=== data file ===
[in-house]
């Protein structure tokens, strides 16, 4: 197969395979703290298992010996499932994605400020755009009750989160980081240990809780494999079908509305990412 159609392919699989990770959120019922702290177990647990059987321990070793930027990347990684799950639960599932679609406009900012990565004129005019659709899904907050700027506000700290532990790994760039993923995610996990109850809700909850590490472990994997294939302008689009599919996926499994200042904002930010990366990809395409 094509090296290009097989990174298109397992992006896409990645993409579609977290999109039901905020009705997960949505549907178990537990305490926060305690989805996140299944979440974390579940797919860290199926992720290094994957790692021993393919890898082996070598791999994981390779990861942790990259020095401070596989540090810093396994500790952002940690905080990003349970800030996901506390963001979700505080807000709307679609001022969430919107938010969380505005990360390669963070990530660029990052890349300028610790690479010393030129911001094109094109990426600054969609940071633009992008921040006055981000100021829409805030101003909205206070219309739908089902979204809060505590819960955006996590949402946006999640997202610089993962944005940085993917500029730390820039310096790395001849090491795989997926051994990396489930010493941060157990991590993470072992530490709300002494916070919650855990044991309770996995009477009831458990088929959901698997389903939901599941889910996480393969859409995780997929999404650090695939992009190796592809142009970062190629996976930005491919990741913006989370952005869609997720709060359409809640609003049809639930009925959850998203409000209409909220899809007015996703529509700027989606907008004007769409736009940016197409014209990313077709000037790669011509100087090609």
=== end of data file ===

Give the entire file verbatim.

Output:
[in-house]
């Protein structure tokens, strides 16, 4: 197969395979703290298992010996499932994605400020755009009750989160980081240990809780494999079908509305990412 159609392919699989990770959120019922702290177990647990059987321990070793930027990347990684799950639960599932679609406009900012990565004129005019659709899904907050700027506000700290532990790994760039993923995610996990109850809700909850590490472990994997294939302008689009599919996926499994200042904002930010990366990809395409 094509090296290009097989990174298109397992992006896409990645993409579609977290999109039901905020009705997960949505549907178990537990305490926060305690989805996140299944979440974390579940797919860290199926992720290094994957790692021993393919890898082996070598791999994981390779990861942790990259020095401070596989540090810093396994500790952002940690905080990003349970800030996901506390963001979700505080807000709307679609001022969430919107938010969380505005990360390669963070990530660029990052890349300028610790690479010393030129911001094109094109990426600054969609940071633009992008921040006055981000100021829409805030101003909205206070219309739908089902979204809060505590819960955006996590949402946006999640997202610089993962944005940085993917500029730390820039310096790395001849090491795989997926051994990396489930010493941060157990991590993470072992530490709300002494916070919650855990044991309770996995009477009831458990088929959901698997389903939901599941889910996480393969859409995780997929999404650090695939992009190796592809142009970062190629996976930005491919990741913006989370952005869609997720709060359409809640609003049809639930009925959850998203409000209409909220899809007015996703529509700027989606907008004007769409736009940016197409014209990313077709000037790669011509100087090609």